Okay, where do I start. So, I intern for this brand, and it’s incredibly near and dear to my heart. It’s run by one woman, Mallorie Dunn. She’s a thin straight white woman who is an ACTUAL ally. She started SmartGlamour 2 years ago, with the goal to make a totally size-inclusive, affordable, ethical brand who puts their money where their mouth is in terms of representation. Their runway shows (check out the Spring 2016 show that happened last weekend) actually feature people of a wide variety of sizes, abilities, races, shapes, and identities. Before the show, Mallorie gave a short speech where she expressed that she hopes her baby niece will grow up in a world where seeing people of all types represented in fashion will not be revolutionary – and I think that actually gets at the heart of SmartGlamour. They are the only company I know that is actually accessible to every size. They make set sizes XXS-6XL, and if you don’t fall within those sizes, you can get the garment made to your exact measurements. Again, they are the only company I know doing this. And they’re small. So, FYI: for all those bigger, more profitable companies who say they can’t afford to do plus sizes, they’re lying. It doesn’t actually cost that much more, if any. In terms of style, I think Marie Southard Ospina said it best in her indie plus size roundup: “Her aesthetic is something of a hybrid between old-Hollywood glam and ‘working girl in New York,’ and it’s quite unique.” In terms of price point, I’m not sure if you can get indie clothes with prices lower than this. Pretty much nothing is over $100, and those are just the more complex pieces. Most dresses are in the $50-60 range, skirts are around $30-50, and tops are $25-45ish. Mallorie actually does the impossible: the clothes are pretty darn ethical (she makes everything herself, out of her apartment in Queens), and they’re also on the dirt-cheap end for indie clothing. She does this by making pieces that have simpler patterns: e.g. pockets are never included unless you request them, most of the clothes are unlined. It’s all simple and classic. This way, she is able to pay herself a fair wage because most of the pieces are quick to make. Also, she legit cares about you. She cares about her clothes. This means best customer service ever.
Onto the clothes. Here are some examples of dresses:
And here are some skirts…
(Trivia: TheAmple is totally featured in a top above.)
Talk about humble beginnings – Alysse Dalessandro started this brand back in 2012 as a jewelry store on Etsy. They’ve since expanded, first making bold statement t-shirts, and then an entire collection. They are honestly one of the queerest plus size clothing companies I know of. The owner is a powerhouse femme dreamboat who is a brilliant writer as well as a fat-politics history buff as well has a raging fat chick who doesn’t cute-ify her politics for anyone. They use models of diverse genders, races, and sizes. In their own words, “Ready to Stare believes in fashion as an act of empowerment and the name itself was inspired by designer Alysse Dalessandro’s own experience being fat shamed, harassed, cat-called and bullied for the way she dressed. Dalessandro wanted to create a brand that treated clothing and accessories as armor that makes you ready to face the stares and policing that come when you dress for yourself instead of following so-called rules of fashion.” Eye bulge. Clothing as armor. Into it. BTW, they also create clothing in sizes S-5X. Price point is pretty indie-par-for-the-course: tops around $40, skirts $45-90, dresses under $140. In terms of style, it can vary from cupcake-cute with an edge to total down n’ dirty streetwear. These pieces are really must-haves for so many femmes I know, it’s ridiculous. So, are you salivating yet?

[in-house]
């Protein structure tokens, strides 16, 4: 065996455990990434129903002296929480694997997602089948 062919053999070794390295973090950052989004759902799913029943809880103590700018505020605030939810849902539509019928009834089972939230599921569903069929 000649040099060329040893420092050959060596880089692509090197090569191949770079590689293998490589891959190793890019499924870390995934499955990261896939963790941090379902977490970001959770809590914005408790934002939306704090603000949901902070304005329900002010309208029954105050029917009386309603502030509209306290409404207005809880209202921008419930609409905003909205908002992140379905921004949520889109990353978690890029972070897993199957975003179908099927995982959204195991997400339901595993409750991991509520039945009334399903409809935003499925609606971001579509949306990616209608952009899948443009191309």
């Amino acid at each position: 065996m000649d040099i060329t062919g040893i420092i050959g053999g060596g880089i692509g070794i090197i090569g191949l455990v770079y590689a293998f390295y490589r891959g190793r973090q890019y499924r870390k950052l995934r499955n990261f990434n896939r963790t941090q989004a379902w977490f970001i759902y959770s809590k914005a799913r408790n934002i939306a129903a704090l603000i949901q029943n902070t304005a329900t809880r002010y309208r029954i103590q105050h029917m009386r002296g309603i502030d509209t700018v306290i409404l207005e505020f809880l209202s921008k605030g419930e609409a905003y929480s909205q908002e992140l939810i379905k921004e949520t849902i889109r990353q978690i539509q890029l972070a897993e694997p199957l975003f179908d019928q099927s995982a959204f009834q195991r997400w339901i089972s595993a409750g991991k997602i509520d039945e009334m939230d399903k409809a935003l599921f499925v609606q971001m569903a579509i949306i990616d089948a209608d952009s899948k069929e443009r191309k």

Without further ado, here are some bottoms/dresses:
And of course, what they were originally known for, accessories:
Shawna Farmer, the designer and creator of Chubby Cartwheels, is yet another powerhouse femme babe who had been sewing clothes for a while when people started begging her to create a fashion line. She named her store after her Tumblr (into it). Also, can we just have a second of praise/memoriam for what Tumblr used to be? An actual hotbed of activism, ideas, and skill/knowledge-share? Ugh. Anyway. So yeah, this online store is based in PDX, as many good things are. Also, Chubby Cartwheels is another example of a store putting their money where their mouth is and working with models of varying sizes, shapes, races, and identities. They first became known for their leggings, which come in wild, whimsical prints of mermaid scales, pot leaf, cheetah, and velvet. Shawna wanted to create a line that actually had individuality and variety, since we all know that that can be hard to come by in plus fashion. As she said in an interview with Bruce Sturgell from Chubstr, “There are far more fatties than there are stores that carry clothes for us.” Also, this is the kicker: she offers custom sizing….wait for it…..FOR FREE. So she can literally say that she offers clothes in size 1x…and up. What a fucking gorgeous sentence. So, here are the clothes.
So that’s Part I of my indie plus-size exploration! Next week, I’m gonna try not to cry as I delve into Re/Dress, which had a brick-and-mortar store in Brooklyn that totally changed my LIFE when I was a young fattie who didn’t know my beauty. And then, we’re gonna get a lil’ high-fashion with it as I talk about Mei Smith, Rue 114, and Universal Standard.
So, what did you think? What are your favorites? Which pieces are you now saving up to buy? Let me know if this was helpful and we’ll have a fun little chat in the comments!